Melbourne and USS Chicago (CG-11) in 1979

On the night of 2–3 June 1969, there was an ASW training exercise in the South China Sea and the carrier before launching a Tracker, ordered USS Evans to take plane guard station and reminded the captain about her own course, instructed navigational lights to full brilliance. Evans performed alread the manoeuvre four times and started to turn starboard towards the carrier too soon. She was reminded by radio message to the bridge and CiC of the possible collision course, Evans acknowledged it but took apparently no action so Stevenson ordered hard to port and signaled the turn by radio and siren blasts while Evans turned hard to starboard to avoid her and narrowly passed in front of Melbourne but this placed USS Evans back in her path and she was hit amidships at 3:15 am, again, cut in two.

74 out of 273 were killed in the collision, asleep/trapped inside the bow which sank quickly. The aft section survived. The carrier deployed her boats, life rafts and lifebuoys approaching carefully from the stern of Evans, mooring lines were exchanged. Sailors from Melbourne dived into the water to rescue overboard survivors, and helicopters collected the remaining ones. In 30 minutes all were rescued and search went on for 15 hours. The stern section was later towed away to avoid damage, cast off, stripped for parts, sunk as target.
Following this, Melbourne had drydock repairs to her bow at Singapore from 6-27 June completed in Sydney from 9 July at Cockatoo, with the installation of a new bow section again, in September and then until 11 October due to labour disputes.
The Joint RAN-USN board of inquiry in June-July 1969 found Evans partially at fault but also Melbourne to not taking evasive action sooner although this contradicted international sea regulations which obliged the larger ship to maintain course. It was learned that Evans’ captain was asleep when it happened, so Lieutenants Ronald Ramsey and James Hopson were blamed, both inexperienced. Three USN officers and Stevenson aboard Melbourne were court-martialled for negligence but the latter was “Honourably Acquitted”. Despite this, her was demoted as minor flag officer’s chief of staff, and he resigned while the medias accused the Navy of scapegoating. Still alive by December 2012, Stevenson received an official apology by the MoD.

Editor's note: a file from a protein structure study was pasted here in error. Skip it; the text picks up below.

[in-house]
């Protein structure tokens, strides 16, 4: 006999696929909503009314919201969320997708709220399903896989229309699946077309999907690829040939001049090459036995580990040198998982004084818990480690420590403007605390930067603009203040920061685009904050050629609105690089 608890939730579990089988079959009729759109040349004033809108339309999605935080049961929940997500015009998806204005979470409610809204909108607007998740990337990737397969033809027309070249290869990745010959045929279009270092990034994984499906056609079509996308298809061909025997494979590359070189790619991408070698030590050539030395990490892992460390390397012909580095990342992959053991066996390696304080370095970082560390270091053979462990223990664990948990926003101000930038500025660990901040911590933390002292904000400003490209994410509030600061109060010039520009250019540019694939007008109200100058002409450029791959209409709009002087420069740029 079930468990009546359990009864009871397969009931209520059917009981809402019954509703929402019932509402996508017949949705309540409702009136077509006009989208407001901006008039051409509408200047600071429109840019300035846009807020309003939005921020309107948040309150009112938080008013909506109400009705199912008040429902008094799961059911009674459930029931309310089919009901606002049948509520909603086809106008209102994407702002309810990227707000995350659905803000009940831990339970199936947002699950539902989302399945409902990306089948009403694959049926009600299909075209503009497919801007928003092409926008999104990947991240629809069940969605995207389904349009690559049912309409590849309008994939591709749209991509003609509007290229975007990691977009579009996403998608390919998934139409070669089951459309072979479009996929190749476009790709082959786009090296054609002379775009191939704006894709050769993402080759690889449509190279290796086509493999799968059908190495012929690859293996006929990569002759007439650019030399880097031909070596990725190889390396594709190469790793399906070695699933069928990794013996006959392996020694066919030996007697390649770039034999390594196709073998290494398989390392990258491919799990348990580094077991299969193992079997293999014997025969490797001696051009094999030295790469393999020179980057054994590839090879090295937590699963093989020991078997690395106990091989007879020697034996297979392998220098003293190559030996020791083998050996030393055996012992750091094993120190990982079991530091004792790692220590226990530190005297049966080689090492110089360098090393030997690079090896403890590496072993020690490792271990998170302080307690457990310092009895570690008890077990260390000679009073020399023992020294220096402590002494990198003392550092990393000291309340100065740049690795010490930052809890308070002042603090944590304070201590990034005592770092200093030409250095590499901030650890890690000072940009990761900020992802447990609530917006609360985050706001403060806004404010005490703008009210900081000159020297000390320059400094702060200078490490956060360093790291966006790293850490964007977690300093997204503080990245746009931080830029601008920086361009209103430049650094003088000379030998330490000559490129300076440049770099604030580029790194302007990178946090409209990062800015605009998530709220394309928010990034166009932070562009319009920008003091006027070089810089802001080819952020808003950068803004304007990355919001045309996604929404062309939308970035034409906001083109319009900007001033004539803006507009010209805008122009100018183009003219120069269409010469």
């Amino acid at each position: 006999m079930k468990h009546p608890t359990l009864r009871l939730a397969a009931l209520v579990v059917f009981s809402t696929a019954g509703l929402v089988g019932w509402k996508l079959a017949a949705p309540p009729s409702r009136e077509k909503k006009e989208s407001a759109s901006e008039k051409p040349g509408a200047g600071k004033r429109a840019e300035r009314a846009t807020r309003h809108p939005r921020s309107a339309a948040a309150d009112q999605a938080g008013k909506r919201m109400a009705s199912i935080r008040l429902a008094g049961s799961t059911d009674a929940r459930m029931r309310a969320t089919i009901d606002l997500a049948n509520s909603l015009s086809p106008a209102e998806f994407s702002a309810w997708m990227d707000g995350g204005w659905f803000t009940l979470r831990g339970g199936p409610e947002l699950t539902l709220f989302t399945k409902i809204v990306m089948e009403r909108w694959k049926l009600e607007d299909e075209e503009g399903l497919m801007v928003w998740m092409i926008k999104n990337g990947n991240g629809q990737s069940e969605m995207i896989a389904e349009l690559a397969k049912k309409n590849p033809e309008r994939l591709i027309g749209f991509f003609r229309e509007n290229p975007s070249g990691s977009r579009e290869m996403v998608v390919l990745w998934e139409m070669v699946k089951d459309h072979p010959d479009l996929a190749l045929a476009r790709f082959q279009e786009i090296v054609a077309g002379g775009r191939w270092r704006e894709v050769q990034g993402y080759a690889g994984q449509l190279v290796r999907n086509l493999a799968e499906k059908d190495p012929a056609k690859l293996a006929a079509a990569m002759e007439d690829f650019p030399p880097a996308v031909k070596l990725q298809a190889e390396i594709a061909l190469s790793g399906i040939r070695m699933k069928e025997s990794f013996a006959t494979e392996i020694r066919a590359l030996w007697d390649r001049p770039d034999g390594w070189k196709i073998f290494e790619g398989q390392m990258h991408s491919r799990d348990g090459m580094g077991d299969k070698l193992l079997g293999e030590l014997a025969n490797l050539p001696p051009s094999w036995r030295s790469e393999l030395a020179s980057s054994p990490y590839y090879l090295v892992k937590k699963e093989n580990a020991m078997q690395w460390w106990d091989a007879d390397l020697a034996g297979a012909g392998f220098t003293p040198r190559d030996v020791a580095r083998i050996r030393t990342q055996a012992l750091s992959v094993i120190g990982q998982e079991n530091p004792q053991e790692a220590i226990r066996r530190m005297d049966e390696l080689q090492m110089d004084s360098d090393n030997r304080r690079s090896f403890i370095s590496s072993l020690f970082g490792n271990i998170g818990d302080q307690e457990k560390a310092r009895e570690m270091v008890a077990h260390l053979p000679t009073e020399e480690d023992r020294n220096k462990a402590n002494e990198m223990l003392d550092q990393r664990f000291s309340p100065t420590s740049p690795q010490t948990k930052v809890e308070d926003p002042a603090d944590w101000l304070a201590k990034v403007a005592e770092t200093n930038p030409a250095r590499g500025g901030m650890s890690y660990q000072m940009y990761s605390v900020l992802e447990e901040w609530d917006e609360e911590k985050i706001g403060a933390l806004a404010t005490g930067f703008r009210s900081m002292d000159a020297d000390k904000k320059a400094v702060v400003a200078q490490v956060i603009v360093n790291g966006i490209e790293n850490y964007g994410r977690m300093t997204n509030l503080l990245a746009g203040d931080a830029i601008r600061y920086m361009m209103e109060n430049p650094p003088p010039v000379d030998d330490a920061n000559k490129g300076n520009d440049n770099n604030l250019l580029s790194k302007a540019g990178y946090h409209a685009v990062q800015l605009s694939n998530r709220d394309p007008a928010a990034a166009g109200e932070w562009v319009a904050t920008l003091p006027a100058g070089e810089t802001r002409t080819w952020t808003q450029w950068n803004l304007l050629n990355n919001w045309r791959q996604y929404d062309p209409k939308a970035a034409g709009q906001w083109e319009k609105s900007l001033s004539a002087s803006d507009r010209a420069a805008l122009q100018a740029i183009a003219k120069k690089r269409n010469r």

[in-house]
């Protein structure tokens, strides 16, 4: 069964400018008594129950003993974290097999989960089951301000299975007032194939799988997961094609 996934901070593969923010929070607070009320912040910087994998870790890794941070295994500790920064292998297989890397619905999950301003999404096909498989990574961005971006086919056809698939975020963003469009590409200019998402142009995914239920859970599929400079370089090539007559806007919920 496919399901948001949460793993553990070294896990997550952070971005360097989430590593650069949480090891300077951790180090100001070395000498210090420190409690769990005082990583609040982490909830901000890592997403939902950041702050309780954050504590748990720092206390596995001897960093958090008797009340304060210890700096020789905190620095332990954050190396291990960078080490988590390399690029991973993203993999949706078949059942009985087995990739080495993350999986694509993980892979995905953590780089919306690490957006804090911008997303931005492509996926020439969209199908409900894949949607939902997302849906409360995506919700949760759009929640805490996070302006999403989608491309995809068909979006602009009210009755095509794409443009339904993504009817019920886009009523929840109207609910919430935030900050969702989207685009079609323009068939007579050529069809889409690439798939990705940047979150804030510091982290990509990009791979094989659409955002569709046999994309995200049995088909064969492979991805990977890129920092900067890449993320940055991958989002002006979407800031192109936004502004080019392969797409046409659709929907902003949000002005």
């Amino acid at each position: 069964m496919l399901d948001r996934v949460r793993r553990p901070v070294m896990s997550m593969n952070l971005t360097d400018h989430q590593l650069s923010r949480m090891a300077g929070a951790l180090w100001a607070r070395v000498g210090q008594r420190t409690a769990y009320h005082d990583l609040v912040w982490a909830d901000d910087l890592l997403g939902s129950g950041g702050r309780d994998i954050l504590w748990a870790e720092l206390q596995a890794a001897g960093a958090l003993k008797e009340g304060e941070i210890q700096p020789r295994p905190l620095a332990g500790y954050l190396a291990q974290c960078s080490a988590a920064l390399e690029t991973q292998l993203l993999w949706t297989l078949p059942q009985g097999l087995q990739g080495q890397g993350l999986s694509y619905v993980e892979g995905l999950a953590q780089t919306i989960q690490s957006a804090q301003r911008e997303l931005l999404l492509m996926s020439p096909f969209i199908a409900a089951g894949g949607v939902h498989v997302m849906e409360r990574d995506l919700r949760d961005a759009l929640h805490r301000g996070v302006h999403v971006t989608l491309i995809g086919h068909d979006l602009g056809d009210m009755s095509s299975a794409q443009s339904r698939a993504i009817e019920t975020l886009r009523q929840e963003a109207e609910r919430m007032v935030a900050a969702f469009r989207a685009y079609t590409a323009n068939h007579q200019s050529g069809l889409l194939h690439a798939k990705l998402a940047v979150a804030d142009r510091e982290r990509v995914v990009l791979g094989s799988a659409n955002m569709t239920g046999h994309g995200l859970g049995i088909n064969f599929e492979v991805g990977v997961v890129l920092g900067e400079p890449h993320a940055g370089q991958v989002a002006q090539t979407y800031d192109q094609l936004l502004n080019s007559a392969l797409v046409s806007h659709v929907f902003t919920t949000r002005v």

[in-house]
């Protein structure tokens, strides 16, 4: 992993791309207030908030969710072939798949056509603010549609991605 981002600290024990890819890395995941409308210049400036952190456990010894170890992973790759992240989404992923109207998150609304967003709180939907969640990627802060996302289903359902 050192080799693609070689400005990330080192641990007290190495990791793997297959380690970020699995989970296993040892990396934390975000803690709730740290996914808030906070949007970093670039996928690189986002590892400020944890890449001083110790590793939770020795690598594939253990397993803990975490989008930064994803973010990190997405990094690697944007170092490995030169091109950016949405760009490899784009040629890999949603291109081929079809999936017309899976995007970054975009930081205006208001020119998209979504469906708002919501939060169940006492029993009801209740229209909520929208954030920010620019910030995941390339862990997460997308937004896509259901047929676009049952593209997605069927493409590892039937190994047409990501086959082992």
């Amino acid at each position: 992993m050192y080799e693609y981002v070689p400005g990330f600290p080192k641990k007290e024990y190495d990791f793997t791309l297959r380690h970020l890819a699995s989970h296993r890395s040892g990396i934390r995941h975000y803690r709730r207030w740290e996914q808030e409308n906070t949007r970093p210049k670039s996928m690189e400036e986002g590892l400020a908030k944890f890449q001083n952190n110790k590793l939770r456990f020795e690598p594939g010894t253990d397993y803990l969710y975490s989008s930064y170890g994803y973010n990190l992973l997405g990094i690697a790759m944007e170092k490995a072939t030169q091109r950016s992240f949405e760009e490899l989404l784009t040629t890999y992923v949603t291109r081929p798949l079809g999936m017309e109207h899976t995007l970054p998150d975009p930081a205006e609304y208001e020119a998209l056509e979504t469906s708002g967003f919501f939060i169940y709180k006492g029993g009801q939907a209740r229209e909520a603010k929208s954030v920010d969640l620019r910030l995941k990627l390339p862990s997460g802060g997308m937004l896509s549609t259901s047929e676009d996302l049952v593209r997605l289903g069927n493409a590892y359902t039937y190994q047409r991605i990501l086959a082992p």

Melbourne in Pearl Harbor 1958

The 1970s-1980s, saw the carrier more often in repairs with a lack of spare parts and generally worn out. All the companies that manufactired the parts back in WW2 went out of business and replacements were made from scratch, which was costly, lenghty and inneficient. The catapult was replaced with parts from HMCS Bonaventure decom. in 1970 for example.
In 1970, the carrier took part in Sea Rover (SEATO, South China Sea), Bersatu Padu with Commonwealth forces (Malaysia) and Swan Lake with RN/RNZN off Western Australia. She visited Japan for Expo ’70, collided again by the Manly ferry South Steyne while at Garden Island. In 1971 she was in refits and in September the Joint Planning Committee considered to convert her as transport to evacuate the Australian Task Force from Vietnam. Navy opposed it as she would be missing several major multi-national exercises. They prevailed and she took part to RIMPAC 71.
After her 3 months 1972 SR to Southeast Asia, eading a coalition of 17 ships (RAN, RN, RNZN, US Navy, Philippine Navy, Royal Thai Navy) for Exercise Sea Hawk. After port visits she was in Sydney by April and trained off New South Wales coast, and later RIMPAC 72, then made an official visit to Japan and took part in a SEATO drill. A fire broke out in her main switchboard so she rushed back to Australia for a new 7 months refit.

Underway at RIMPAC 1972

n 24 August 1973, she was back in Hawaii for RIMPAC 73 and back home in October, then took part in an Exercise off Malaysia. In 1974 she carried 120 Australian soldiers to train with a US battalion in Hawaii. She went to San Francisco to collect 12 Chinook, 5 UH-1 Iroquois for the RAN. By June she was in Exercise Kangaroo in the Coral Sea. On 11 July she was pushed by the passenger liner SS Australis in Sydney Harbour. After repairs she took part in disaster relief exercises, put to good use by 24–25 December 1974 after Cyclone Tracy on Darwin (Operation Navy Help Darwin). Melbourne’s seven Wessex helicopters and crew were put to good use, performing 2,493 flights, 7,824 evacuations and ferrying 107 tons of cargo.
Next she took part in RIMPAC 75, followed by a 14-month refit. On 24 July she was hit by the Japanese cargo ship Blue Andromeda. October 1976 saw her in Exercise Kangaroo II.